All the working halves* were taken to the GEOLOGICAL WELL SAMPLE LABORATORY. Here, with the help of Sebastian a Geology and Geography undergrad student working in the lab, we sliced each half section every 1 cm.
Dark gray layer: volcanic ashes?
The sediment composing the cores is high in carbonate content, hence the light color, however on the cores’ surface it was possible to distinguish some darker layers that we think are volcanic ashes. Some of these layers appear gray while others look greenish. The analysis of the elemental composition of the sediments will tell us why the difference in color and will confirm if those are, in fact,  pyroclastic particles.

Sebastian showing a slice of the core sediment
We use a CD to slice the cores. The physical and chemical characteristics of the polymer plastic use to produce CDs prevents the sticking of the sediment to   the CD surface, making the slicing process (that is already time consuming and a little tedious) much easier than when using aluminium or regular plastic cutters.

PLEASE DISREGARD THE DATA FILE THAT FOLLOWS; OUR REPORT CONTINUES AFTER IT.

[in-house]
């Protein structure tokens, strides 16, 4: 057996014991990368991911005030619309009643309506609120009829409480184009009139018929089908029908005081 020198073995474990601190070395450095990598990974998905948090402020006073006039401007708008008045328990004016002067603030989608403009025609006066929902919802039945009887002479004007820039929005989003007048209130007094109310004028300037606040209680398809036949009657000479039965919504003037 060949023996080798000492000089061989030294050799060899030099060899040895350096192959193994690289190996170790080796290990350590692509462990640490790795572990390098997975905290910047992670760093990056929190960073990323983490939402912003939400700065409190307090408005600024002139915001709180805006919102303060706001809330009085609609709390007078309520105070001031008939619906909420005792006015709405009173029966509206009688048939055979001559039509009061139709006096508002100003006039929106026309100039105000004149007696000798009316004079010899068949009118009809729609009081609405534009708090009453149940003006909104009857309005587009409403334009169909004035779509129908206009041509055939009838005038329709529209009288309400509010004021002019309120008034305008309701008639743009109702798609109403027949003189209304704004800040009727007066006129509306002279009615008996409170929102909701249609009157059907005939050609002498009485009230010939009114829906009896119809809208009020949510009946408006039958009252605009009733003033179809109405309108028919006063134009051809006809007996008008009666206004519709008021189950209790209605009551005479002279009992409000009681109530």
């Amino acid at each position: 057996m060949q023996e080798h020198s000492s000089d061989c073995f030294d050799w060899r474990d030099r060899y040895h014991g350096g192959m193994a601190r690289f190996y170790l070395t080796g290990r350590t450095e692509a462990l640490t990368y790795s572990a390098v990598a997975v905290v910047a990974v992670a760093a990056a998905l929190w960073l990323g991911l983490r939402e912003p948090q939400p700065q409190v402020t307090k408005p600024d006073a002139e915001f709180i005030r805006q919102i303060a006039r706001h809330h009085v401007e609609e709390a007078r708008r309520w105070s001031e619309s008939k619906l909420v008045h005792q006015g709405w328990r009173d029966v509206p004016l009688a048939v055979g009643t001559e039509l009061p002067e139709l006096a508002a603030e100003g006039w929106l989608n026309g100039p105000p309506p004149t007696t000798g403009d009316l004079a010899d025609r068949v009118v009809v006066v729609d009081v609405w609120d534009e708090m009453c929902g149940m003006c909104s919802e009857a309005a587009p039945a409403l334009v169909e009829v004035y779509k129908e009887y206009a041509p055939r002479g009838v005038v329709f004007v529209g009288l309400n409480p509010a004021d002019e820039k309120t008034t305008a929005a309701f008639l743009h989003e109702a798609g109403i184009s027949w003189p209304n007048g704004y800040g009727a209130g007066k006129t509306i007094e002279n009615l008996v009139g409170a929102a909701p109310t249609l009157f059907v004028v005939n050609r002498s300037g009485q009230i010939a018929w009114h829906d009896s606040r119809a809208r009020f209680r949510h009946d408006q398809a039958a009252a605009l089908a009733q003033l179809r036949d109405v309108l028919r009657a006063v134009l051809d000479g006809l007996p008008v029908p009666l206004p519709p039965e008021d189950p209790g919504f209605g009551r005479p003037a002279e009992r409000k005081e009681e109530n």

Each of the sample-slices was divided in 3, and each of these subsamples will be used for something different:

1. Elemental analysis (composition of the sediment) and magnetic susceptibility
2. Planktic and benthic foraminifera (assemblage changes, stable isotopes, etc)
3. Sediment characteristics (granulometric analysis)

At the end, the linning is empty and we have 265 x 3 little bags full of mud.

The end of the core, finally!!!

*The half of the core that is used for all the analyses is commonly referred as the Working half. The half that is keep intact and preserved in the cold room is the Archive.

Aug 11, 2011

A little more about our project

Cruise rute from Tuxpan (Mexico) to the Yucatan Strait
The cruise's focal objective was to obtain sediment samples—by gravity and box core retrieval—from depths between 500 and 2000m along the Yucatán Strait,which is an ocean channel extending for 217 km between Cabo Catoche (Mexico) and Cabo San Antonio (Cuba). This strait represents the boundary between the Caribbean Sea and the Gulf of Mexico.